Auditor reports are usually dry documents, filled with math and line graphs and numbers that require thinking. They’re not usually fun or packed with sarcastic vitriol. Maui County Auditor Lance Taguchi’s latest report, “Audit of Premium/Overtime Pay of the Department of Fire and Public Safety” is a notable exception.
“‘How much is a life worth?’” the report starts off. “That’s a difficult question… with an even more difficult answer. However, if the Department of Fire and Public Safety’s (‘MFD’) Premium Pay and overtime costs are not controlled, soon taxpayers will be forced to answer.”
According to the report, Premium Pay in the County of Maui has ballooned in recent years. “In FY 2011, the County’s total Premium Pay was $10,698,946,” states the report. “By FY 2015, it had ballooned to $15,083,850, an increase of approximately 41 percent. The majority of the increase–65 percent or $2,862,448–occurred between FY 2014 and FY 2015… Of the County’s 20 departments, the Department of Police and MFD comprised over 67 percent or $10,087,371 of the County’s total Premium Pay.”
That’s a lot of money. After finding that this “rapid acceleration in overtime” wasn’t due to more fire-related incidents, Taguchi’s office ended up determining that the MFD’s staffing policy known as Rank-for-Rank Recall (which “fills absences of ranked fire fighters by calling in an equally ranked fire fighter at more costly time-and-a-half overtime”) holds a lot of blame.
“[W]e concluded the implementation of Rank-for-Rank Recall is the cause of the rapid acceleration in the Fire/Rescue Operations Program’s overtime costs between FY 2014 and FY 2015,” states the Auditor’s report. “During that same time, Rank‑for‑Rank Recall resulted in a 60 percent or $1.4 million increase in overtime costs for the same level of service, while simultaneously restricting the career paths and overtime opportunities to Fire Fighter I [the lowest fire fighter rank]. Rank-for-Rank Recall appears to have made Fire Fighter I the biggest losers.”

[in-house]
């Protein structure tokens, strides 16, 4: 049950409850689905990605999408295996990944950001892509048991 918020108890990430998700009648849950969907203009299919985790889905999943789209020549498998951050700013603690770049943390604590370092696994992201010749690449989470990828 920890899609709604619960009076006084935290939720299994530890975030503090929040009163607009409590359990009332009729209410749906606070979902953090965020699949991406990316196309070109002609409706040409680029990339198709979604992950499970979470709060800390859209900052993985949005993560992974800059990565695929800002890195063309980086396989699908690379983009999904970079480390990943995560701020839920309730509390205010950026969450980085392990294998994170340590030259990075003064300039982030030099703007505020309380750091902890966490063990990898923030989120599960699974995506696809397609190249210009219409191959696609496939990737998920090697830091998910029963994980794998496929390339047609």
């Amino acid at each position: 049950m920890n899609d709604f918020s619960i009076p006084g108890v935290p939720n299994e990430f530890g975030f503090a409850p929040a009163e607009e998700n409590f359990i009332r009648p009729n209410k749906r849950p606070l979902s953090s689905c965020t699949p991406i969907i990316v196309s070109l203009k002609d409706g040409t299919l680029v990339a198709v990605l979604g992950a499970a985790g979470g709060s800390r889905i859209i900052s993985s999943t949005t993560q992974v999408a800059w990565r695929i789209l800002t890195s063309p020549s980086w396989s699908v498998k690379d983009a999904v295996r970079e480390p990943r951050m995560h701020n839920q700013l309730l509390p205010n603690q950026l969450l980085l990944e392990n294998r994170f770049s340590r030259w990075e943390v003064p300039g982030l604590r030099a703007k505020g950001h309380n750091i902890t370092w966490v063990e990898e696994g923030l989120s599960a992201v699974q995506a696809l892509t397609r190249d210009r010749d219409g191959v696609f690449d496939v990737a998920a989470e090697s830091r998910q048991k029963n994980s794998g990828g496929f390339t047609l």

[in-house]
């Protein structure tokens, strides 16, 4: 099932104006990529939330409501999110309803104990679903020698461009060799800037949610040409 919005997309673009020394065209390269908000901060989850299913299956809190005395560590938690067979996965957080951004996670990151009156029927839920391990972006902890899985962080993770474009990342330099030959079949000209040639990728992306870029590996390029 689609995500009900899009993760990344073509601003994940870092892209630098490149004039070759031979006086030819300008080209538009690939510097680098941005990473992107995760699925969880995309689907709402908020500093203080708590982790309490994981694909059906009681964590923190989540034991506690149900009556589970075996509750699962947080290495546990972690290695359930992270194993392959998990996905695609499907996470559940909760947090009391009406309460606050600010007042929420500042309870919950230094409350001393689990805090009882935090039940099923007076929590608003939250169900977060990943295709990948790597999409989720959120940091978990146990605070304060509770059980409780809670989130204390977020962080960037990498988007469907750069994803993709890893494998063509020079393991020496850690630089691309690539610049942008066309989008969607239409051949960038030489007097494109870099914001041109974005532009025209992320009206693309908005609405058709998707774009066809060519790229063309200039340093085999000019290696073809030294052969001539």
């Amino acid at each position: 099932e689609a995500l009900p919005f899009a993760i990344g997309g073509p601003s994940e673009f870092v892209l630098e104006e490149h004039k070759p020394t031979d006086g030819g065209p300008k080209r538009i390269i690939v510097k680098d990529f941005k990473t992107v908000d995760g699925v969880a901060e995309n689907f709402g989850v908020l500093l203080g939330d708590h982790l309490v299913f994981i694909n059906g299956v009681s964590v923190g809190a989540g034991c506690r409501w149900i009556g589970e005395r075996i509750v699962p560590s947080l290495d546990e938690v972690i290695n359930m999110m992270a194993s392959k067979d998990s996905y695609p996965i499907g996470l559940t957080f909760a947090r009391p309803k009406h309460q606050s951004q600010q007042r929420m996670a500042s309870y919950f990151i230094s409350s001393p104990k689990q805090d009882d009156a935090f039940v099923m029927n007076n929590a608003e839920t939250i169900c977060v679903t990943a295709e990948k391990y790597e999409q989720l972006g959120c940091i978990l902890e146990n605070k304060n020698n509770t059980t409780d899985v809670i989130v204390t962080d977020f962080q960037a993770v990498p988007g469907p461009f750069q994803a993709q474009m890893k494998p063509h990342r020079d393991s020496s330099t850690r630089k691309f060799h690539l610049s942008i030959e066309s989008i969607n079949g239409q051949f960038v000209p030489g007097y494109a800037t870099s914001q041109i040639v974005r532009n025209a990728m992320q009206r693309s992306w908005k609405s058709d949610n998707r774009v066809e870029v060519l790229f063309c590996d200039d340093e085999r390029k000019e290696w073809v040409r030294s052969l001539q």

To fix this, the County Auditor recommended that the MFD “reorganize its existing staff by adjusting the mix of fire fighters in each Platoon (shift) to more closely match their historical absences (i.e., sick and vacation leaves)” and create a Relief Pool.
“The Relief Pool would provide the proper mix of staff, excess capacity, and enable the Fire Chief to assign and place appropriately ranked fire fighters who are already on shift to fill absences at less costly straight time instead of time-and-a-half overtime,” states the Auditor’s report. “If properly executed and managed, the Relief Pool could achieve Premium Pay/Overtime Pay savings to the County of approximately $1.9 million to $3.2 million per year.”
Sounds good, right? Not to MFD Chief Jeffrey Murray, who rejected the report outright. His 10-page response to Taguchi, dated Oct. 4, responded to the Auditor’s findings but ignored the recommendations (which gives the impression that Murray simply dumped the report in his department’s circular file). In his response, Murray said that union agreements govern staffing, the auditor failed to take into account “geographical restrictions” in staffing companies and that his department’s current deployment of fire fighters is fine in any case because “there are never any ‘extra’ Fire Fighters.”